Have you ever heard of hugelkultur gardening before? If not, you’re right now wondering what is a hugelkultur? And why should I be interested in a hugel-something garden? Let me demystify this ancient method of gardening, show you how to build a hugelkultur bed and tell you why I love my hugekultur raised garden beds so much!
How to Pronounce Hugelkultur
Before we go any further, let me teach you how to say hugelkultur!
The word hugelkultur (hoogle-culture) is German and means “hill mound” or “hill culture.” Many people struggle to remember this unusual name, but Erin from Yellow Birch Hobby Farm has a way of putting it. Hugelkultur “rhymes with “google culture”…which is rather appropriate for our day and age.”
Don’t you think?
What is a Hugelkultur?
The hugelkultur garden bed is really just a heap of natural materials created with items found on your farm or acreage. Once the layers of these traditional garden beds have been put down, they sit, decompose and form good micro-organism cultures as you grow food on top of the heap. And there are lots of benefits that come with it. But more on that later.
Layers in a Hugelkultur Bed
As you can see in the simple diagram above, there are 4 key layers in a hugelkultur. Each one serves a distinct and unique purpose, and understanding the why behind each will help you build hugekultur garden beds properly, if and when that day comes for you!
Layer 1: A Wood Base
The first layer in the hugelkultur raised garden bed is wood. I know! If you grew up with a mum or grandmother who loved gardening, you were probably told that wood was a bad idea and to keep it out of the garden. But in the hugelkultur garden bed, a wood base is important and actually offers the gardener several real benefits.
- 1. Wood creates a solid base that acts as a natural and dense weed barrier for the garden beds above.
- 2. By piling up a wood base, you’ll create naturally raised garden beds that don’t require lumber, a hammer or nails.
- 3. For the first while, decaying wood will release heat into the soil above, making it possible to plant earlier in the spring. It also makes an excellent environment for heat-loving plants.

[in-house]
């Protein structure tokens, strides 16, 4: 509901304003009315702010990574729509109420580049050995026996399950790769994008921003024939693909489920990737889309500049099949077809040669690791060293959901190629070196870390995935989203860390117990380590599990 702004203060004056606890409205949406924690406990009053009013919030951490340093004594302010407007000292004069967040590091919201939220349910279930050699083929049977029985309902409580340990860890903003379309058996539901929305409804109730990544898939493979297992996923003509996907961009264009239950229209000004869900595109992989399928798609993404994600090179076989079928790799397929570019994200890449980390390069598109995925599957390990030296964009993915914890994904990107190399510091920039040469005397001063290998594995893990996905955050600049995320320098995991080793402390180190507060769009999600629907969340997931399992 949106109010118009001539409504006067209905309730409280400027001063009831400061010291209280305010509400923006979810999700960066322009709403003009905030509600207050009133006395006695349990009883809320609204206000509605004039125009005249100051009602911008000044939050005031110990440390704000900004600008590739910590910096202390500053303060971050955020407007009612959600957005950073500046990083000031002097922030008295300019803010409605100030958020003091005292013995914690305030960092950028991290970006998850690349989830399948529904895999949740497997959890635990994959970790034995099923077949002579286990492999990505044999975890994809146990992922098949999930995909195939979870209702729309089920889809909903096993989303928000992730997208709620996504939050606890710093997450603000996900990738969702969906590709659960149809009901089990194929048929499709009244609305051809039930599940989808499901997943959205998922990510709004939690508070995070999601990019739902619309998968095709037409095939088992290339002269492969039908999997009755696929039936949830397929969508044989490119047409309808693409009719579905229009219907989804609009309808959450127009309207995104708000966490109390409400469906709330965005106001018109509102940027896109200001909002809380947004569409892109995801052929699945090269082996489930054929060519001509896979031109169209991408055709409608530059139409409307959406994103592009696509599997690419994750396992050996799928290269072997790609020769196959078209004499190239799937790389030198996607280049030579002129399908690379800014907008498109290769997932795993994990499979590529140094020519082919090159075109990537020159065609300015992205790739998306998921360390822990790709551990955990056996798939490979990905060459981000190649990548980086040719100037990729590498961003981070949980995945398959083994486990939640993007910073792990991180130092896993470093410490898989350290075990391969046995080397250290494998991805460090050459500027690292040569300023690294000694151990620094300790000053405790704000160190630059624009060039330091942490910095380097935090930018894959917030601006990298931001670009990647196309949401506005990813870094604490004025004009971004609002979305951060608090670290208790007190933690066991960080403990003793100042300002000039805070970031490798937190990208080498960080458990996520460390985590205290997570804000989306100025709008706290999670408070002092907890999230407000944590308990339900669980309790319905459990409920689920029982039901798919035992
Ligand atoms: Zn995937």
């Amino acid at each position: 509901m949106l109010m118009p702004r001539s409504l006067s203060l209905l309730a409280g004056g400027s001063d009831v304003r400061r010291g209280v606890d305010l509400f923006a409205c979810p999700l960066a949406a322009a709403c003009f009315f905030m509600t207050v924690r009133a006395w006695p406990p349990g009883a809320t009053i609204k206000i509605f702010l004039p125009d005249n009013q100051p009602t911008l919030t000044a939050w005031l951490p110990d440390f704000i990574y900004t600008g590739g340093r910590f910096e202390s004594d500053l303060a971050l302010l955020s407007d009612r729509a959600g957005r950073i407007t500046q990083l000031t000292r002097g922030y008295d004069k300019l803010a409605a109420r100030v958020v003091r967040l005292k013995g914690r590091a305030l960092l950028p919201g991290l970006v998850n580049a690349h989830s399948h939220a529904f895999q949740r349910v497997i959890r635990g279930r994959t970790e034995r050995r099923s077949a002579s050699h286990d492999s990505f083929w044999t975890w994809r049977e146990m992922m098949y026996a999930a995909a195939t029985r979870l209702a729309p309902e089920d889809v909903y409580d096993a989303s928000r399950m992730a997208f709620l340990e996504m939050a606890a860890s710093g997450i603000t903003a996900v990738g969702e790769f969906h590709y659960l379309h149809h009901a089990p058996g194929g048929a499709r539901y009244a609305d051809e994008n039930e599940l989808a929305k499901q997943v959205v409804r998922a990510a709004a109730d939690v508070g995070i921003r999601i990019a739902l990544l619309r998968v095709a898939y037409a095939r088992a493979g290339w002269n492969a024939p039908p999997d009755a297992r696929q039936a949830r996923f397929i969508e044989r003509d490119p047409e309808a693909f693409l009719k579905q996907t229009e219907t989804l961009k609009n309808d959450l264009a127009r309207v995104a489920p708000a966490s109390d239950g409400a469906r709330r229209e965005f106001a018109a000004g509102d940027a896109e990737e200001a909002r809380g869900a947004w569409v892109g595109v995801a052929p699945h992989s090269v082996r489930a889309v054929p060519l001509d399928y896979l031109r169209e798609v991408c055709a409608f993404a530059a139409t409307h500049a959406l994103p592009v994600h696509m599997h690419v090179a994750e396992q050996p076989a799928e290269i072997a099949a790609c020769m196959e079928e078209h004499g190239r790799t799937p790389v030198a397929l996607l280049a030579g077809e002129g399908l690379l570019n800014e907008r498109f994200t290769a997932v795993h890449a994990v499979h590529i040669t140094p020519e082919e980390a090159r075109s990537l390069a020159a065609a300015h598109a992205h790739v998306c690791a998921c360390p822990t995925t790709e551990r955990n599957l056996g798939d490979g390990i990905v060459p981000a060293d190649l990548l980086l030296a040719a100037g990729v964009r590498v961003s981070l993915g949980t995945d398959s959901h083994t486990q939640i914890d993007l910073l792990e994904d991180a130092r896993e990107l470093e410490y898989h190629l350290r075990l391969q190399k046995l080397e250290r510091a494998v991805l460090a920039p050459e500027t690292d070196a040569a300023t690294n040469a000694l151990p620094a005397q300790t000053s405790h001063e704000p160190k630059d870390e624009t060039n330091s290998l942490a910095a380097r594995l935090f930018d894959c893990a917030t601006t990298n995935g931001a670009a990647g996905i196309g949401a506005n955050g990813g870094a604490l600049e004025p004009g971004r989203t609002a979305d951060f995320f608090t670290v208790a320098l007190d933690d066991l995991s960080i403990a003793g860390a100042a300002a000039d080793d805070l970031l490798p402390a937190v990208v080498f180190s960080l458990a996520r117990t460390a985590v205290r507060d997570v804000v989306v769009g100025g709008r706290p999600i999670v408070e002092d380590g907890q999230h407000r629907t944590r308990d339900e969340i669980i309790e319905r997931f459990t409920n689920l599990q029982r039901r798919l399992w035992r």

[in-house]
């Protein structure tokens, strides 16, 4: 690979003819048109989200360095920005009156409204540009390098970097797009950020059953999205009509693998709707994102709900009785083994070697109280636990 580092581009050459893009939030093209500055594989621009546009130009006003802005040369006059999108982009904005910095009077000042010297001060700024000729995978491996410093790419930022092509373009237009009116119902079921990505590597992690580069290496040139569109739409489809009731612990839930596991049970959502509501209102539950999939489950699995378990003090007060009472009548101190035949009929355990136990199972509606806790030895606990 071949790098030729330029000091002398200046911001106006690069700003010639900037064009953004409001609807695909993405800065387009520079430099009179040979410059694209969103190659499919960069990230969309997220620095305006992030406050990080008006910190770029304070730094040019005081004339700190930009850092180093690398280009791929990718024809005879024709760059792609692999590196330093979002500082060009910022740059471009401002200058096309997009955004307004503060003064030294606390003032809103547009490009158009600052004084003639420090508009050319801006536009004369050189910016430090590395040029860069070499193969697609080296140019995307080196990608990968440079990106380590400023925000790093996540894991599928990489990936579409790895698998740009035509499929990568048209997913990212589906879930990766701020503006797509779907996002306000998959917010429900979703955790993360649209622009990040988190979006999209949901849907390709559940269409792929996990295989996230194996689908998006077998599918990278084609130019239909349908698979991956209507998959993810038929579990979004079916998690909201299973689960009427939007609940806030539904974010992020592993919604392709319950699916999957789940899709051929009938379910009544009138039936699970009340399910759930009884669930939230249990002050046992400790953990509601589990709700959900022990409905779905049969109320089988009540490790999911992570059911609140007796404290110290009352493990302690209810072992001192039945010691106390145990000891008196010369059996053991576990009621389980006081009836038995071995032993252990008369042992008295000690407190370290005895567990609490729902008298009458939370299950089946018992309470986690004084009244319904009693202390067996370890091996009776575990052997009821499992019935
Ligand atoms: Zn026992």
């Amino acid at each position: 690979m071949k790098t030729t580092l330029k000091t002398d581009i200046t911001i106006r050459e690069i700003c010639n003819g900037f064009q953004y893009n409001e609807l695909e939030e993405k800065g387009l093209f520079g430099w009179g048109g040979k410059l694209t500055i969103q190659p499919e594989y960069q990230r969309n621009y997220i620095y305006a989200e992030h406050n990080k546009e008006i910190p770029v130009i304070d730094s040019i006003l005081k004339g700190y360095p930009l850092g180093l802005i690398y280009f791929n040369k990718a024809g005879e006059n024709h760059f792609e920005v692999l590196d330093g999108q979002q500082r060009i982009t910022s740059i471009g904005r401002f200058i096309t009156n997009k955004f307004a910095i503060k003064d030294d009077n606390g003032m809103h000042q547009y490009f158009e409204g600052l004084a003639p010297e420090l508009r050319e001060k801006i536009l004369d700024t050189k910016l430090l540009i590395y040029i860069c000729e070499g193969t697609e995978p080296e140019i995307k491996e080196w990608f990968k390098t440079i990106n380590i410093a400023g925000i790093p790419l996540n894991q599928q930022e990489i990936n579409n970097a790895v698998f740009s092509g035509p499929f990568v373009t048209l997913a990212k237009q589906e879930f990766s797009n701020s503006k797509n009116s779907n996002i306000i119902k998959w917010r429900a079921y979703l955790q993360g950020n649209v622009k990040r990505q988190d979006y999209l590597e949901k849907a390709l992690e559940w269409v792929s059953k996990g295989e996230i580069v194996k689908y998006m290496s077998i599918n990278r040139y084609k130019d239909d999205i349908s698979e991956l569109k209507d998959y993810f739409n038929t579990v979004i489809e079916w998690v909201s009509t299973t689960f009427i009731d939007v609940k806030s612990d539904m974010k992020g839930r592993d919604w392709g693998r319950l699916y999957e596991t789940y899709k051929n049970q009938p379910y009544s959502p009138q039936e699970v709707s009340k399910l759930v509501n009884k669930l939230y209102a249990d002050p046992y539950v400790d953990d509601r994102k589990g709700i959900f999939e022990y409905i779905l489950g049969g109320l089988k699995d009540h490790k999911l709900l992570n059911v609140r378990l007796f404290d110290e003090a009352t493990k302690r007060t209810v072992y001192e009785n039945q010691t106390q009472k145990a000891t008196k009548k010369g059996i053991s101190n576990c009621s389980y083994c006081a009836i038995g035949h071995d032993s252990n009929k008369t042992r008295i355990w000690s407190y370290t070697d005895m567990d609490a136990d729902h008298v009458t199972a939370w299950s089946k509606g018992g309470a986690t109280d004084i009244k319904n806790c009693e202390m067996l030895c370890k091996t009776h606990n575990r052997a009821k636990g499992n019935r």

Layer 2: Hot or Green Matter
Directly on top of the wood comes the 2nd layer of what gardeners call “hot matter.” You might be wondering what qualifies as hot matter? Not-yet-composted animal manure (livestock or poultry), green leaves, fresh lawn clippings or some people even put their kitchen compost directly on top of the wood base. Yes, there are 2 key reasons for this layer!
- 1. Green matter gives wood the nitrogen it needs to start breaking down.
- 2. Offers your plant more nutrients if and when roots reach this layer.
- 3. Decomposition gives additional warmth to soil in the first year.
Layer 3: Good Growing Soil
Because the green matter is initially too hot for your plants, a hearty layer of growing soil is a must in hugelkultur raised garden beds! If you research how to build a hugelkultur online, you’ll find varying ideas about how much growing soil is necessary. Some gardeners say 6-8 inches are all you need. While others (like myself) find that 10-12 inches have been optimum for their beds.
And truth be told, I think this often depends on how tightly your wood base is stacked. When it’s all said and done and soil has filtered into all the cracks and crevices, you need about 8 inches of soil on top for optimum growing of herbs, berries and vegetables.
Layer 4: Mulch for the Soil